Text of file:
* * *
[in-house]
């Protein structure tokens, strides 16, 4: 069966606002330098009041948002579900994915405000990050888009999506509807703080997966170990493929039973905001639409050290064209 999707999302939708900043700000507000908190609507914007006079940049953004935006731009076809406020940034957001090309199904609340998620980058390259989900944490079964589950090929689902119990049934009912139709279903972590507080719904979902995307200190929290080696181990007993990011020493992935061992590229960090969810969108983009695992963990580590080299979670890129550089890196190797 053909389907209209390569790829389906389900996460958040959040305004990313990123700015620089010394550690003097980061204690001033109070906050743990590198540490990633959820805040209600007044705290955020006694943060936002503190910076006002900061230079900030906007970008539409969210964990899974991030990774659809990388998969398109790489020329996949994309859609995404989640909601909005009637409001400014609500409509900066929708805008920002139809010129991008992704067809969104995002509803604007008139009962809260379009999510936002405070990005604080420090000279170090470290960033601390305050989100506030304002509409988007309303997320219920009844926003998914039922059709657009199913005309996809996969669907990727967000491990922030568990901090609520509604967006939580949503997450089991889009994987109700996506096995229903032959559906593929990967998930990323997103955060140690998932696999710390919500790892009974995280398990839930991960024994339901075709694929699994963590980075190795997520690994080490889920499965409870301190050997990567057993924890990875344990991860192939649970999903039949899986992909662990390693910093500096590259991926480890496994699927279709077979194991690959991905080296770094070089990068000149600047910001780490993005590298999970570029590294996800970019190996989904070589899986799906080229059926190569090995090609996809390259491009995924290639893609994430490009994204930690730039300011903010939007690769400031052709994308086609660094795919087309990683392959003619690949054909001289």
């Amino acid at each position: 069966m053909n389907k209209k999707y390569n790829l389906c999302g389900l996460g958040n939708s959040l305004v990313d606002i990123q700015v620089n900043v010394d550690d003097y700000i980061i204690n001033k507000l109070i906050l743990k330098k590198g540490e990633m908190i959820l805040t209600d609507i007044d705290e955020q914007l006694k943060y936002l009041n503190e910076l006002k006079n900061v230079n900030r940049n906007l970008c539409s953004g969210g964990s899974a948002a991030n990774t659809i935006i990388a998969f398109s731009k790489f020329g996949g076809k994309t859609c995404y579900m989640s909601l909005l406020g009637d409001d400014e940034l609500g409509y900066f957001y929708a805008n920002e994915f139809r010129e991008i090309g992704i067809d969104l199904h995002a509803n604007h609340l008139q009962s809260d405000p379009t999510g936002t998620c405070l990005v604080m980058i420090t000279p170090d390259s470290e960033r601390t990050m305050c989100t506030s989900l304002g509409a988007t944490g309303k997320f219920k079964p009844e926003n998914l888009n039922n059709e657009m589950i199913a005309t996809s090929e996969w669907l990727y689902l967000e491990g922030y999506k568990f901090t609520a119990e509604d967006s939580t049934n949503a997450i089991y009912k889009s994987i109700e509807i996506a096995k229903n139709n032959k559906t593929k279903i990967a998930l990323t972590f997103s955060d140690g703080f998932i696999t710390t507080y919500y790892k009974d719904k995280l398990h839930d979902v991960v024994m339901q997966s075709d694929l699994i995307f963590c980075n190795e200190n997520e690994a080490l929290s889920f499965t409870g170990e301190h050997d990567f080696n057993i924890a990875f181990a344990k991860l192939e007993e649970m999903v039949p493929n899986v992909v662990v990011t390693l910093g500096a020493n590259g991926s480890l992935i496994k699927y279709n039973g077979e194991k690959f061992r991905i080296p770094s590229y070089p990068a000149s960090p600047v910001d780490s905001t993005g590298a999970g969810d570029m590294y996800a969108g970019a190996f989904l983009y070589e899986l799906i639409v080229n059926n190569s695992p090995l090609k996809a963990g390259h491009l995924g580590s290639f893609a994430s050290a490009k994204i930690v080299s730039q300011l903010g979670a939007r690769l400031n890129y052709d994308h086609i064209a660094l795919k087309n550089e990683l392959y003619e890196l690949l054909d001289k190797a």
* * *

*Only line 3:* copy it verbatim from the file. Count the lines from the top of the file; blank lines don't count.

């Amino acid at each position: 069966m053909n389907k209209k999707y390569n790829l389906c999302g389900l996460g958040n939708s959040l305004v990313d606002i990123q700015v620089n900043v010394d550690d003097y700000i980061i204690n001033k507000l109070i906050l743990k330098k590198g540490e990633m908190i959820l805040t209600d609507i007044d705290e955020q914007l006694k943060y936002l009041n503190e910076l006002k006079n900061v230079n900030r940049n906007l970008c539409s953004g969210g964990s899974a948002a991030n990774t659809i935006i990388a998969f398109s731009k790489f020329g996949g076809k994309t859609c995404y579900m989640s909601l909005l406020g009637d409001d400014e940034l609500g409509y900066f957001y929708a805008n920002e994915f139809r010129e991008i090309g992704i067809d969104l199904h995002a509803n604007h609340l008139q009962s809260d405000p379009t999510g936002t998620c405070l990005v604080m980058i420090t000279p170090d390259s470290e960033r601390t990050m305050c989100t506030s989900l304002g509409a988007t944490g309303k997320f219920k079964p009844e926003n998914l888009n039922n059709e657009m589950i199913a005309t996809s090929e996969w669907l990727y689902l967000e491990g922030y999506k568990f901090t609520a119990e509604d967006s939580t049934n949503a997450i089991y009912k889009s994987i109700e509807i996506a096995k229903n139709n032959k559906t593929k279903i990967a998930l990323t972590f997103s955060d140690g703080f998932i696999t710390t507080y919500y790892k009974d719904k995280l398990h839930d979902v991960v024994m339901q997966s075709d694929l699994i995307f963590c980075n190795e200190n997520e690994a080490l929290s889920f499965t409870g170990e301190h050997d990567f080696n057993i924890a990875f181990a344990k991860l192939e007993e649970m999903v039949p493929n899986v992909v662990v990011t390693l910093g500096a020493n590259g991926s480890l992935i496994k699927y279709n039973g077979e194991k690959f061992r991905i080296p770094s590229y070089p990068a000149s960090p600047v910001d780490s905001t993005g590298a999970g969810d570029m590294y996800a969108g970019a190996f989904l983009y070589e899986l799906i639409v080229n059926n190569s695992p090995l090609k996809a963990g390259h491009l995924g580590s290639f893609a994430s050290a490009k994204i930690v080299s730039q300011l903010g979670a939007r690769l400031n890129y052709d994308h086609i064209a660094l795919k087309n550089e990683l392959y003619e890196l690949l054909d001289k190797a």